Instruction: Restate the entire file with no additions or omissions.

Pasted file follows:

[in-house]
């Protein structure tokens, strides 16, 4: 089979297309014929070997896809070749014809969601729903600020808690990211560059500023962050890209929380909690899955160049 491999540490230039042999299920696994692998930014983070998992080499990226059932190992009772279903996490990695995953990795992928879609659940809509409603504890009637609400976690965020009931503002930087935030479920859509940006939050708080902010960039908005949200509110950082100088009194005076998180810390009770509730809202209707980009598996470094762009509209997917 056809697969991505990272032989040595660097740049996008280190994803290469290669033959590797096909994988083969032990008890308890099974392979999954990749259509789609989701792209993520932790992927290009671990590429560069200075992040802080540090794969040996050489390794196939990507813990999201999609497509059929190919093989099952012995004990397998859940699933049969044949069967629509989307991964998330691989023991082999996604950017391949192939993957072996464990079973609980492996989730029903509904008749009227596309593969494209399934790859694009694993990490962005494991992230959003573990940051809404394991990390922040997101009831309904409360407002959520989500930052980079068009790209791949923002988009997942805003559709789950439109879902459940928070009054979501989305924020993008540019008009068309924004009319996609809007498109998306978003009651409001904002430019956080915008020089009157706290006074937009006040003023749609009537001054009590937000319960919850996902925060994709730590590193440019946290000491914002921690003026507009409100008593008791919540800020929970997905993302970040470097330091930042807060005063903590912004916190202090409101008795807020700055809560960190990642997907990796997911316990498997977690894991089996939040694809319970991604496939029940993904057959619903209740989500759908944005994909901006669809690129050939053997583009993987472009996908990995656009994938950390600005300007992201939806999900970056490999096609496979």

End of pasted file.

[in-house]
């Protein structure tokens, strides 16, 4: 089979297309014929070997896809070749014809969601729903600020808690990211560059500023962050890209929380909690899955160049 491999540490230039042999299920696994692998930014983070998992080499990226059932190992009772279903996490990695995953990795992928879609659940809509409603504890009637609400976690965020009931503002930087935030479920859509940006939050708080902010960039908005949200509110950082100088009194005076998180810390009770509730809202209707980009598996470094762009509209997917 056809697969991505990272032989040595660097740049996008280190994803290469290669033959590797096909994988083969032990008890308890099974392979999954990749259509789609989701792209993520932790992927290009671990590429560069200075992040802080540090794969040996050489390794196939990507813990999201999609497509059929190919093989099952012995004990397998859940699933049969044949069967629509989307991964998330691989023991082999996604950017391949192939993957072996464990079973609980492996989730029903509904008749009227596309593969494209399934790859694009694993990490962005494991992230959003573990940051809404394991990390922040997101009831309904409360407002959520989500930052980079068009790209791949923002988009997942805003559709789950439109879902459940928070009054979501989305924020993008540019008009068309924004009319996609809007498109998306978003009651409001904002430019956080915008020089009157706290006074937009006040003023749609009537001054009590937000319960919850996902925060994709730590590193440019946290000491914002921690003026507009409100008593008791919540800020929970997905993302970040470097330091930042807060005063903590912004916190202090409101008795807020700055809560960190990642997907990796997911316990498997977690894991089996939040694809319970991604496939029940993904057959619903209740989500759908944005994909901006669809690129050939053997583009993987472009996908990995656009994938950390600005300007992201939806999900970056490999096609496979």